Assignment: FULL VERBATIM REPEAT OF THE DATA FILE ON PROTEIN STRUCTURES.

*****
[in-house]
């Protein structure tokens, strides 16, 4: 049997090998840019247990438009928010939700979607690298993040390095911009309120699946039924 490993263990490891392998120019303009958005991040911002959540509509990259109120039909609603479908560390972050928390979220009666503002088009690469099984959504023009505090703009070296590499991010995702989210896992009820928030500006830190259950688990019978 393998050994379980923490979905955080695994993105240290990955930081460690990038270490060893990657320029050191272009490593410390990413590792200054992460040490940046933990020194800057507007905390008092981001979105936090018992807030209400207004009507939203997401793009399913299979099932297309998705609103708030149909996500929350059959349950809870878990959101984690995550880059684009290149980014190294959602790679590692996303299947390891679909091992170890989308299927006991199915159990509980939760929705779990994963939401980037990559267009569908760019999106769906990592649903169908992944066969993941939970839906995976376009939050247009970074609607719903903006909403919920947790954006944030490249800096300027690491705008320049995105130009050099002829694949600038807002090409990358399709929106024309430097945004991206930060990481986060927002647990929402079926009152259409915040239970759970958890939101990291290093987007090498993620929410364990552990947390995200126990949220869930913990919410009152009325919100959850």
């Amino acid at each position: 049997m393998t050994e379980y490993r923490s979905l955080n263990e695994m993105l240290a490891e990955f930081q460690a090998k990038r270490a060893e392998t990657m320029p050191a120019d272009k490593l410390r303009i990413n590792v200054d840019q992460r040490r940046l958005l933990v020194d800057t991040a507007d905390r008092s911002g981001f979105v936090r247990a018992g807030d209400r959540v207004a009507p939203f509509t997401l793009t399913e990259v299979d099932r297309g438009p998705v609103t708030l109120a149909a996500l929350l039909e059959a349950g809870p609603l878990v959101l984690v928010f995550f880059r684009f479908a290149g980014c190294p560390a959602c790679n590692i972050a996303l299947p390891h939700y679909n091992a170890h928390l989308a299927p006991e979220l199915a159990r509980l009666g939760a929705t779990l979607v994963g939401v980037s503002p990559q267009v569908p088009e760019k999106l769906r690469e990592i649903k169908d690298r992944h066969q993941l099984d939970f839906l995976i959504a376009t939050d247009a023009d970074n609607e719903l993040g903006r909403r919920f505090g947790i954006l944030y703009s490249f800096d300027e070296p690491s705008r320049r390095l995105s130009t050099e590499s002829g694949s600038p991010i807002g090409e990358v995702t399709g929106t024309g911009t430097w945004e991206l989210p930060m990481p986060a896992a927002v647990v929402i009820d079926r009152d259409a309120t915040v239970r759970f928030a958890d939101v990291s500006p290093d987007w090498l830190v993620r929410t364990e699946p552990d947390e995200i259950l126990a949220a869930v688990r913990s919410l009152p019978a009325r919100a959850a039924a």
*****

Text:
[in-house]
């Protein structure tokens, strides 16, 4: 049997090998840019247990438009928010939700979607690298993040390095911009309120699946039924 490993263990490891392998120019303009958005991040911002959540509509990259109120039909609603479908560390972050928390979220009666503002088009690469099984959504023009505090703009070296590499991010995702989210896992009820928030500006830190259950688990019978 393998050994379980923490979905955080695994993105240290990955930081460690990038270490060893990657320029050191272009490593410390990413590792200054992460040490940046933990020194800057507007905390008092981001979105936090018992807030209400207004009507939203997401793009399913299979099932297309998705609103708030149909996500929350059959349950809870878990959101984690995550880059684009290149980014190294959602790679590692996303299947390891679909091992170890989308299927006991199915159990509980939760929705779990994963939401980037990559267009569908760019999106769906990592649903169908992944066969993941939970839906995976376009939050247009970074609607719903903006909403919920947790954006944030490249800096300027690491705008320049995105130009050099002829694949600038807002090409990358399709929106024309430097945004991206930060990481986060927002647990929402079926009152259409915040239970759970958890939101990291290093987007090498993620929410364990552990947390995200126990949220869930913990919410009152009325919100959850």
């Amino acid at each position: 049997m393998t050994e379980y490993r923490s979905l955080n263990e695994m993105l240290a490891e990955f930081q460690a090998k990038r270490a060893e392998t990657m320029p050191a120019d272009k490593l410390r303009i990413n590792v200054d840019q992460r040490r940046l958005l933990v020194d800057t991040a507007d905390r008092s911002g981001f979105v936090r247990a018992g807030d209400r959540v207004a009507p939203f509509t997401l793009t399913e990259v299979d099932r297309g438009p998705v609103t708030l109120a149909a996500l929350l039909e059959a349950g809870p609603l878990v959101l984690v928010f995550f880059r684009f479908a290149g980014c190294p560390a959602c790679n590692i972050a996303l299947p390891h939700y679909n091992a170890h928390l989308a299927p006991e979220l199915a159990r509980l009666g939760a929705t779990l979607v994963g939401v980037s503002p990559q267009v569908p088009e760019k999106l769906r690469e990592i649903k169908d690298r992944h066969q993941l099984d939970f839906l995976i959504a376009t939050d247009a023009d970074n609607e719903l993040g903006r909403r919920f505090g947790i954006l944030y703009s490249f800096d300027e070296p690491s705008r320049r390095l995105s130009t050099e590499s002829g694949s600038p991010i807002g090409e990358v995702t399709g929106t024309g911009t430097w945004e991206l989210p930060m990481p986060a896992a927002v647990v929402i009820d079926r009152d259409a309120t915040v239970r759970f928030a958890d939101v990291s500006p290093d987007w090498l830190v993620r929410t364990e699946p552990d947390e995200i259950l126990a949220a869930v688990r913990s919410l009152p019978a009325r919100a959850a039924a």